The same was true at Saturday’s APHA Student Assembly meeting, “Looking Back, Moving Forward: Transforming the U.S. Health Care System.” Prior to the official kick-off of the APHA 137th Annual Meeting tomorrow here at the Pennsylvania Convention Center in Philadelphia, about 150 students from public health programs across the country spent their afternoon engaging with expert speakers and networking with peers.
Glenna Krooks, PhD, a health care consultant who founded the Philadelphia-based Strategic Health Policy International Inc., told the student attendees that we should ditch the moniker “health care reform” and instead call it “health care reforming,” a term that better reflects the ongoing nature of improving such a complex system. She reminded listeners that with every problem solved in the field of public health, a new problem emerges.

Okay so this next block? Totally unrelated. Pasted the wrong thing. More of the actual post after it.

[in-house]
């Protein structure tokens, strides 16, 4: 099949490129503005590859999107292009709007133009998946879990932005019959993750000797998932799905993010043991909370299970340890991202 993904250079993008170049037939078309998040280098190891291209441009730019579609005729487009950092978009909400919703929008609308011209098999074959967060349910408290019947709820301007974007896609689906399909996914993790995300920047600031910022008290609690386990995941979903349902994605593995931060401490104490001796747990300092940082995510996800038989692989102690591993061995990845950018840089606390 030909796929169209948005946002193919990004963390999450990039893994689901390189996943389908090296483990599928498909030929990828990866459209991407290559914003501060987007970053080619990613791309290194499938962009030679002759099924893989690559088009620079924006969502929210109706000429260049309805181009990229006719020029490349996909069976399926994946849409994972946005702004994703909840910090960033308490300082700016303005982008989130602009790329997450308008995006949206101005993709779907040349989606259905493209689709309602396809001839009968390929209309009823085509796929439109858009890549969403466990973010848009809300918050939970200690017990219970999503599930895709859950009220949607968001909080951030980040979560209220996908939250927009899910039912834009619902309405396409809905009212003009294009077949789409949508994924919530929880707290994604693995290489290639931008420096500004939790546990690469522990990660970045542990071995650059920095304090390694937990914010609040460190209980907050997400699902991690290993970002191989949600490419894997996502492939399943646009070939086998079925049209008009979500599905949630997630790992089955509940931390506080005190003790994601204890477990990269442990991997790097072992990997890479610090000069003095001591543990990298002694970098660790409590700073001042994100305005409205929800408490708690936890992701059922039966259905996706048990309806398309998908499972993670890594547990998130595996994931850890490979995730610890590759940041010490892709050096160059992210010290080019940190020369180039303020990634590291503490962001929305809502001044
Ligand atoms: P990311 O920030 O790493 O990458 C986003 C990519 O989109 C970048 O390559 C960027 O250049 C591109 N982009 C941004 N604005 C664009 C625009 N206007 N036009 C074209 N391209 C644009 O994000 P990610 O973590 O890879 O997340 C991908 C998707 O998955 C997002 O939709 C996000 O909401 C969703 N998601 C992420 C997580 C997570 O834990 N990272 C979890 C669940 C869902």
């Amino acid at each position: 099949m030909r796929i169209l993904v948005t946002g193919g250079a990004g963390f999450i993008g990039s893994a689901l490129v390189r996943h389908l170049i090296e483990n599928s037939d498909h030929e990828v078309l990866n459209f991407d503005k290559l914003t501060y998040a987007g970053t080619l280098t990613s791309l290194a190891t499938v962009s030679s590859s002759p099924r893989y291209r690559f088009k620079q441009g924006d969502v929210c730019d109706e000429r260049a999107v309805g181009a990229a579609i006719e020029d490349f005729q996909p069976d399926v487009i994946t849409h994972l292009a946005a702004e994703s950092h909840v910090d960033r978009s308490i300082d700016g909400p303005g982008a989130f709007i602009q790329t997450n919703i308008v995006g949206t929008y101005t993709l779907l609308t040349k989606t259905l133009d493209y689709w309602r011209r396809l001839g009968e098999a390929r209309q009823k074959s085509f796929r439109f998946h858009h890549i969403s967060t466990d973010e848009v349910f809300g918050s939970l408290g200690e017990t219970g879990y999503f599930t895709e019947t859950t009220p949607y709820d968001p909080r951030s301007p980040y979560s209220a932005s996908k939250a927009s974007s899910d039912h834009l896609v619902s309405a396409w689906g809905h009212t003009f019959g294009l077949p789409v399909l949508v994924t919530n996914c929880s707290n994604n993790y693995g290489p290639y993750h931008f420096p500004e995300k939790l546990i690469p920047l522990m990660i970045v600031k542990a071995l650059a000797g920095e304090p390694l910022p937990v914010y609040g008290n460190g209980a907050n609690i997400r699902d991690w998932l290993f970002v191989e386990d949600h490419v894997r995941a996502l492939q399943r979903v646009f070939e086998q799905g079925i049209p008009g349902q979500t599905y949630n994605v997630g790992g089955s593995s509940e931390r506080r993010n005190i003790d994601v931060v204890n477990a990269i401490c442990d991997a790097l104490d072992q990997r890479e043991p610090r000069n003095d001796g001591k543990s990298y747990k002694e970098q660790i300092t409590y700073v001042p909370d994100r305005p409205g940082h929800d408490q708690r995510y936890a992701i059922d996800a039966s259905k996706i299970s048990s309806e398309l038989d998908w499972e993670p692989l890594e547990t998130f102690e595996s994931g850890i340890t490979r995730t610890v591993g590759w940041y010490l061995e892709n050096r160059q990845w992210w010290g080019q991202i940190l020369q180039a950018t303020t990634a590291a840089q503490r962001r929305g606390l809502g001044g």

Here’s an example: Infectious diseases used to be a leading cause of death, but as medicine and public health advanced, many diseases that were often serious or fatal became easily treatable. As a result, people lived long enough to develop chronic diseases — undoubtedly, one of today’s biggest public health problems. But does that “unintended consequence” of a rise in chronic disease rates mean that we’d want to give back penicillin or the polio vaccine? Of course not.
On the health care side, the ongoing challenge is to balance the competing interests of quality, cost and access. One important way to address quality and cost is the advancement of electronic health records, a priority funded to the tune of $10 billion in the federal American Reinvestment and Recovery Act, more commonly known as the stimulus bill. Kesa Bond, an assistant professor in health information management at Temple University, said during the student meeting that an integrated, sharable electronic health records system is essential to save serious time and money in the health care sector — not to mention to prevent dangerous mix-ups.
A main message from the Student Assembly meeting: Advancing health care records into the 21st century is one important way to contribute to the continual process of improving medical care and public health — a process that shouldn’t end, regardless of how Congress moves on health reform.
For more from Krooks, check out the fantastically named blog she contributes to: Disruptive Women in Health Care.